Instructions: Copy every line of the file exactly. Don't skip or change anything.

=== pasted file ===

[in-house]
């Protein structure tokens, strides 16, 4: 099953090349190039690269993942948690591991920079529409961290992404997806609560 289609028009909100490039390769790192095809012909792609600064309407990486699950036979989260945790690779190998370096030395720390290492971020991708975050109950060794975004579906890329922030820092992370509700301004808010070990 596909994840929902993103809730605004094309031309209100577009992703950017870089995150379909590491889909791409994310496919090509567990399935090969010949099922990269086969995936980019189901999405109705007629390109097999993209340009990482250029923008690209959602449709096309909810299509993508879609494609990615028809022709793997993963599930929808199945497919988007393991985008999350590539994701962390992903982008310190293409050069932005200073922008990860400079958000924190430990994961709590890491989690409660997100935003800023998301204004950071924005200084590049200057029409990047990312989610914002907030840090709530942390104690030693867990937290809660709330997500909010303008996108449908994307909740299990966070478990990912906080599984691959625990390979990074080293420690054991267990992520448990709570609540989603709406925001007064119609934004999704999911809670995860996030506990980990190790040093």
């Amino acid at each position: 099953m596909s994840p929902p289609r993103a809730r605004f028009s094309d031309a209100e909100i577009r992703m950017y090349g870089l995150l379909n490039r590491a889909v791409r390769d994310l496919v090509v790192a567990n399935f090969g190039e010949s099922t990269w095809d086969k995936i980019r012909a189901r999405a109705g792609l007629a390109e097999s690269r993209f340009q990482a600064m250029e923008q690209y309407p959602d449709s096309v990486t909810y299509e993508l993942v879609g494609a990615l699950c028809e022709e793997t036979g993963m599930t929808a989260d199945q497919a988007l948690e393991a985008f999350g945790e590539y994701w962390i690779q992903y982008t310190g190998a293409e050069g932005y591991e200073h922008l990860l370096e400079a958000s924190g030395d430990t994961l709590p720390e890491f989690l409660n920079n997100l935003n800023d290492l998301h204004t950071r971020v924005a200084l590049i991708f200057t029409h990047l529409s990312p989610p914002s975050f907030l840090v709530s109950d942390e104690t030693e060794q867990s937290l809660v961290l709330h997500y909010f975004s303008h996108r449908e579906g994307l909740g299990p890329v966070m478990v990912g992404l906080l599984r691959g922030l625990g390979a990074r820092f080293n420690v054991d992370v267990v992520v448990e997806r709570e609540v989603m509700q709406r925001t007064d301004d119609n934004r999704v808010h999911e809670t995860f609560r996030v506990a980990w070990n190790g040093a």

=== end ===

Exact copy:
[in-house]
């Protein structure tokens, strides 16, 4: 099953090349190039690269993942948690591991920079529409961290992404997806609560 289609028009909100490039390769790192095809012909792609600064309407990486699950036979989260945790690779190998370096030395720390290492971020991708975050109950060794975004579906890329922030820092992370509700301004808010070990 596909994840929902993103809730605004094309031309209100577009992703950017870089995150379909590491889909791409994310496919090509567990399935090969010949099922990269086969995936980019189901999405109705007629390109097999993209340009990482250029923008690209959602449709096309909810299509993508879609494609990615028809022709793997993963599930929808199945497919988007393991985008999350590539994701962390992903982008310190293409050069932005200073922008990860400079958000924190430990994961709590890491989690409660997100935003800023998301204004950071924005200084590049200057029409990047990312989610914002907030840090709530942390104690030693867990937290809660709330997500909010303008996108449908994307909740299990966070478990990912906080599984691959625990390979990074080293420690054991267990992520448990709570609540989603709406925001007064119609934004999704999911809670995860996030506990980990190790040093």
């Amino acid at each position: 099953m596909s994840p929902p289609r993103a809730r605004f028009s094309d031309a209100e909100i577009r992703m950017y090349g870089l995150l379909n490039r590491a889909v791409r390769d994310l496919v090509v790192a567990n399935f090969g190039e010949s099922t990269w095809d086969k995936i980019r012909a189901r999405a109705g792609l007629a390109e097999s690269r993209f340009q990482a600064m250029e923008q690209y309407p959602d449709s096309v990486t909810y299509e993508l993942v879609g494609a990615l699950c028809e022709e793997t036979g993963m599930t929808a989260d199945q497919a988007l948690e393991a985008f999350g945790e590539y994701w962390i690779q992903y982008t310190g190998a293409e050069g932005y591991e200073h922008l990860l370096e400079a958000s924190g030395d430990t994961l709590p720390e890491f989690l409660n920079n997100l935003n800023d290492l998301h204004t950071r971020v924005a200084l590049i991708f200057t029409h990047l529409s990312p989610p914002s975050f907030l840090v709530s109950d942390e104690t030693e060794q867990s937290l809660v961290l709330h997500y909010f975004s303008h996108r449908e579906g994307l909740g299990p890329v966070m478990v990912g992404l906080l599984r691959g922030l625990g390979a990074r820092f080293n420690v054991d992370v267990v992520v448990e997806r709570e609540v989603m509700q709406r925001t007064d301004d119609n934004r999704v808010h999911e809670t995860f609560r996030v506990a980990w070990n190790g040093a």